Nicola Sturgeon: Election is an ‘inconvenience’ says Carlaw
Scotland’s First Minister has raised the stakes ahead of the Holyrood election this week. Ms Sturgeon has promised that if the SNP — the Scottish National Party — win a majority, she will take that as a mandate from Scotland’s electorate to hold another referendum on breaking away from the rest of the UK. Westminster has so far refused to grant Ms Sturgeon the legal powers to hold Indyref2, as Scotland already voted to stay in the Union back in 2014.
However, Ms Sturgeon is adamant that the Prime Minister will not be able to stop a referendum taking place.
She said: “If Boris Johnson wants to stop it, he would have to take legal action.
“If Boris Johnson didn’t do that, by definition it would be a legal referendum. If he did do that, the courts would decide.”
Yet, just a few years ago, the SNP were slapped down by the courts when they tried to challenge Westminster’s rule.
Nicola Sturgeon has promised to launch Indyref2 if the SNP secure a majority
Sturgeon, Scotland’s First Minister and leader of the SNP
Holyrood attempted to take control of Scottish fisheries and drafted its own alternative to Westminster’s Withdrawal Bill before the UK had officially left the EU.
MSPs passed their own Brexit bills in March 2018, after refusing to give consent to the Commons’ plan on how to divide up the powers the UK would be gaining back from Brussels after Brexit.
The UK courts then rejected the bill, so it was escalated up to the Supreme Court.
The Supreme Court decided that farming and fishing were “outside of legislative competence” of the Scottish Parliament in December 2018.
The judges noted that while the proposed bill was “as a whole” within Holyrood’s capabilities, the MSPs did not have the power to manage the farming and fishing areas.
The judges added that changes made later to the legislation prevented MSPs from altering various elements of the bill — so a further 21 provisions were not passed because the farming and fishing proposals were rejected.
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How Scotland voted in the 2014 independence referendum according to area
Then-Scottish Secretary David Mundell noted that the court had “provided much-needed legal clarity” as the bill “goes beyond the powers of the Scottish Parliament”.
But, the Scottish Brexit Secretary Mike Russell said Westminster had “changed the rules of the game midway through the match”, and dubbed the decision “an act of constitutional vandalism”.
Director of public policy at Scottish legal giant Pinsent Masons Andrew Henderson also told City AM: “The court has found that the Scottish Parliament did act outside of its legislative competence on one count — pursuing measures which might result in modification of the Scotland Act, a power that devolved institutions of Scotland do not enjoy.”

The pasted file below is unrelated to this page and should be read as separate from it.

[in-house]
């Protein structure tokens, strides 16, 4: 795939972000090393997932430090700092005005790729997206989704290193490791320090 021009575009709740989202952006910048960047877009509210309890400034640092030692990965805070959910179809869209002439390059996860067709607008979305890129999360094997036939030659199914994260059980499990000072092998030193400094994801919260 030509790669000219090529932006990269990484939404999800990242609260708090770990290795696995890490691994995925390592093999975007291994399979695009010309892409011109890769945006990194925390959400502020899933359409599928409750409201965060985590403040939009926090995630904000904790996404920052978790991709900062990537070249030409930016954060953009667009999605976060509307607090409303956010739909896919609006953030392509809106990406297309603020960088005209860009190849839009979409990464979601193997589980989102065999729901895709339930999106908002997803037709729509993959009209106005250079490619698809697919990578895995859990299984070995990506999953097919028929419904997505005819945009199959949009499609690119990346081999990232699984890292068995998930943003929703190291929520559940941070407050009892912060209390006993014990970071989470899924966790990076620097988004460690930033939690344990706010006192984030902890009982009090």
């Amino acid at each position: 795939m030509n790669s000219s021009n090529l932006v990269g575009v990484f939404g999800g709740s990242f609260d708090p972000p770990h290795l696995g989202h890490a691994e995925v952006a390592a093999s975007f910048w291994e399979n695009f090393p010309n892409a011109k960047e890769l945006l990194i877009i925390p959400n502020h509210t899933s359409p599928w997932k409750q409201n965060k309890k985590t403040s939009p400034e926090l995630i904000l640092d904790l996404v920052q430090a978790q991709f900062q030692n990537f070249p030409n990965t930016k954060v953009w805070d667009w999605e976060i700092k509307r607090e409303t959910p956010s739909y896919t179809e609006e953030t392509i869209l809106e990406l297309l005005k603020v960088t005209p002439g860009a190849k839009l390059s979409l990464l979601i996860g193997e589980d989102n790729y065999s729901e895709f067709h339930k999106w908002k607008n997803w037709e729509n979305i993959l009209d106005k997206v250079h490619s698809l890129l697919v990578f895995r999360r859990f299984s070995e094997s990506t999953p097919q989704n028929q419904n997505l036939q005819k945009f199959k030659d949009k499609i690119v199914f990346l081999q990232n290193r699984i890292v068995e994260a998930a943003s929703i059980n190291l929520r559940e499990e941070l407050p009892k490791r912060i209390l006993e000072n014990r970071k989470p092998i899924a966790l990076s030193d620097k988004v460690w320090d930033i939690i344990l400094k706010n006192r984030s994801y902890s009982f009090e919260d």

The Scotland Act lays out the powers which have been devolved from Westminster to Holyrood.
Those powers do not include provisions over fisheries, farming or holding public votes on its constitution.
These issues still remain hand-in-hand, as the majority of Scottish voters wanted to remain in the EU back in 2016 — and the SNP has used this as a building block for its renewed independence bid.
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PM Boris Johnson has refused to give the go-ahead to Indyref2 so far
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As Mr Johnson has repeatedly pointed out, the last independence referendum in 2014 was announced as a “once-in-a-generation” opportunity by then-SNP leader Alex Salmond.
At the time, Westminster signed the Edinburgh Agreement with Holyrood which granted the Scottish Parliament the right to hold a referendum.
Scottish Conservative leader Douglas Ross has also maintained that to hold another such referendum without the approval of Westminster would be “illegal”.
Alister Jack, the Scotland Secretary, admitted in March that the UK would be willing to take Holyrood to court over Indyref2.
A Tory source told Sky News: “The Scotland Act requires consent for a referendum.
“Just because it’s not challenged by the UK Government doesn’t make it legal.
“The argument she is deploying is a significant development.”
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Still, Ms Sturgeon has claimed: “I believe that if the people of Scotland vote for this, if the support for independence continues, then it is not sustainable for any Westminster Prime Minister to stand in the way.”
Polls indicate that the SNP is going to secure yet another Parliamentary majority.
The First Minister has indicated that her party will pass a referendum when the crisis of the pandemic has subsided, before demanding the Prime Minister to agree to a Section 30 order which grants her the powers to hold a binding public vote.
A senior SNP source also told Sky News that they believed the UK would agree to a referendum because “there’s no clearer way to drive people away from the Union than by forcing them to remain in it via the courts”.
Another Tory source explained that the UK Government may well win in the courts, but the consequences of rejecting Indyref2 could be seriously detrimental to Downing Street.
They said: “You can see it now, how Ms Sturgeon would frame it, the courts in Westminster are overruling the will of the Scottish people.”